Paul Tanner of the Glenn Miller Orchestra Dead at 95 - Rolling Stone
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Paul Tanner of the Glenn Miller Orchestra Dead at 95

Trombonist developed Electro-Theremin made famous by the Beach Boys

Paul Tanner, Glenn Miller OrchestraPaul Tanner, Glenn Miller Orchestra

Paul Tanner (Left) and the Glenn Miller Orchestra.

Courtesy of Glenn Miller Estate

Paul Tanner, the last surviving member of the original Glenn Miller Orchestra and developer of the Electro-Theremin, died Tuesday in Carlsbad, California, CNN reports. He was 95.

Tanner started out as a trombonist, and later developed the unusual insturment that he played on the Beach Boys songs “Good Vibrations,” “I Just Wasn’t Made for These Times” and “Wild Honey.”

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Born to a musical family in Skunk Hallow, Kentucky, Tanner joined Miller’s group after the bandleader saw him play while Tanner was on tour with his father and brothers. The trombonist performed with the Glenn Miller Orchestra from 1938-42, when Miller joined the Army Air Force during World War II and started a military band. The bandleader, who also played trombone, went missing in action in 1944.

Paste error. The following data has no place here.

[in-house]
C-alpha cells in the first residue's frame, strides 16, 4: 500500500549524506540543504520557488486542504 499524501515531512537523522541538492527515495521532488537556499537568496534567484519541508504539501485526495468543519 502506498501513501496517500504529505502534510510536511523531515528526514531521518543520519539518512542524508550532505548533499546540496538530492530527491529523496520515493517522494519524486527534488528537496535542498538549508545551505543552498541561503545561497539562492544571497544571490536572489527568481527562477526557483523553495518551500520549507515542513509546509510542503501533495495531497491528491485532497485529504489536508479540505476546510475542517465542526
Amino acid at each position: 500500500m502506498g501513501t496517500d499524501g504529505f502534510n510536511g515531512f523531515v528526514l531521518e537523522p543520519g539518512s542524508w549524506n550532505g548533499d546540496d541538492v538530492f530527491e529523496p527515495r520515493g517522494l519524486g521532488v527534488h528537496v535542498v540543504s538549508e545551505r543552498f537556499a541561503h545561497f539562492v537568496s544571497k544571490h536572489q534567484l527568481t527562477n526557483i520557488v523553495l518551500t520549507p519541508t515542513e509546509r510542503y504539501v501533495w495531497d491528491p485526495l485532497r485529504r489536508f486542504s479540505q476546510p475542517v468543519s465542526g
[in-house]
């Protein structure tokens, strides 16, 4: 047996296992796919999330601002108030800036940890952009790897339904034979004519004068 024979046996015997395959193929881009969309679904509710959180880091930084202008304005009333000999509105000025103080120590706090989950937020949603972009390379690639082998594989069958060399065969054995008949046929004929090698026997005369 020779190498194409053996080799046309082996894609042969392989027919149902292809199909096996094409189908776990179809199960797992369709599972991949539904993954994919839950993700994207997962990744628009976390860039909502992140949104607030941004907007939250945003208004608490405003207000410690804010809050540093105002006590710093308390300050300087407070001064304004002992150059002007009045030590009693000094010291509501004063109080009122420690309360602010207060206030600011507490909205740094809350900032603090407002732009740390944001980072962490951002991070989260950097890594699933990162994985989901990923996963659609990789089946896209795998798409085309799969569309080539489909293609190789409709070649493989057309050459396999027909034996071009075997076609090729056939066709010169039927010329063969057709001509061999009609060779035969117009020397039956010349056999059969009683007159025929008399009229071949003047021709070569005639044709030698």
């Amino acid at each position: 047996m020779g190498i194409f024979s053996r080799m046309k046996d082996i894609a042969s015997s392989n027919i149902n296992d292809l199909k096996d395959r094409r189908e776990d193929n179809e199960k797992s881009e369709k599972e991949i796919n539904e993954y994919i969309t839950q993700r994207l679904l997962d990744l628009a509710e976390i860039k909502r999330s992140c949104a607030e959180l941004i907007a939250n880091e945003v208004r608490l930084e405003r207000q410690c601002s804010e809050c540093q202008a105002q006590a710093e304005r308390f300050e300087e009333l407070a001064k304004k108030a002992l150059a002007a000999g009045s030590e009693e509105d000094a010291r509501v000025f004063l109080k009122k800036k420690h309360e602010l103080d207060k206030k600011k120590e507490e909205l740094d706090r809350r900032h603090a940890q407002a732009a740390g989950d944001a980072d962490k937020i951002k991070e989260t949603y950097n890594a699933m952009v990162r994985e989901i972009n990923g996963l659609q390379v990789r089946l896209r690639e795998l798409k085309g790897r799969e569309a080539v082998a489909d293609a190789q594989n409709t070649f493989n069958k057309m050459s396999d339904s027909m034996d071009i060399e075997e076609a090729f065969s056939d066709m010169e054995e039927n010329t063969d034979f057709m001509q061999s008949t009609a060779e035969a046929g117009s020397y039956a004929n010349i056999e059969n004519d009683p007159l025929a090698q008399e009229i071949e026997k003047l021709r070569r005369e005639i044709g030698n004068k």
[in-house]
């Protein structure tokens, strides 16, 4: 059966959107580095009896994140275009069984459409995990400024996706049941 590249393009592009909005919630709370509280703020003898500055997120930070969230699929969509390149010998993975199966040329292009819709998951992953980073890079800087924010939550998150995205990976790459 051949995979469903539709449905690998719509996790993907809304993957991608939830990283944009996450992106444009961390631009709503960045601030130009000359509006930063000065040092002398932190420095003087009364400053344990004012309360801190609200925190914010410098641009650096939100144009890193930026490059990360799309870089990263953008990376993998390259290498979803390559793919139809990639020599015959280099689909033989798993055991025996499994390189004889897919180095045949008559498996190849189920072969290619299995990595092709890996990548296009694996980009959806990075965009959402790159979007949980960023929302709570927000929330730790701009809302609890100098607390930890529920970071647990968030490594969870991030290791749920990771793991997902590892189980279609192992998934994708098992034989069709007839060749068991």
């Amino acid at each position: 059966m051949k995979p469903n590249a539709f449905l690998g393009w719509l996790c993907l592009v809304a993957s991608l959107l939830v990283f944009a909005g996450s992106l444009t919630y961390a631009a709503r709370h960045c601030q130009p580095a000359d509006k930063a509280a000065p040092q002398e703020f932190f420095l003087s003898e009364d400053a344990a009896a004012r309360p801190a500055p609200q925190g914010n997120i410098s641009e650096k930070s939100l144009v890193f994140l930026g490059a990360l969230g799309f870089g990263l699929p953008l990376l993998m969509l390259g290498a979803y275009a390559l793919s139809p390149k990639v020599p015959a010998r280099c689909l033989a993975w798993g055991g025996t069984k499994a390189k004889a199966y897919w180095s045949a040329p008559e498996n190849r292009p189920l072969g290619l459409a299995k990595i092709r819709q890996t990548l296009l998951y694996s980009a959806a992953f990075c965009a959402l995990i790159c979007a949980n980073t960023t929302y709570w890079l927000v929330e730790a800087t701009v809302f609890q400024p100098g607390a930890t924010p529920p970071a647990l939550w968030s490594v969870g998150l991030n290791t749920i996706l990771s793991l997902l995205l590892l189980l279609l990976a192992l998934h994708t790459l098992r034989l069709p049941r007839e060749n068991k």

Tanner stayed in Hollywood for a few years, picking up studio work, and eventually enrolled at UCLA at age 39, graduating four years later. Tanner taught at music at UCLA for 23 years, and also worked with the ABC orchestra.

Tanner was interested in early forms of electronic music, and developed the Electro-Theremin with inventor Bob Whitsell in the 1950s. In addition to appearing on Beach Boys songs, the Electro-Theremin was featured in films and on the TV series My Favorite Martian. Tanner later gave the unique instrument to a hospital, where it was used to measure hearing.

In This Article: Paul Tanner, The Beach Boys


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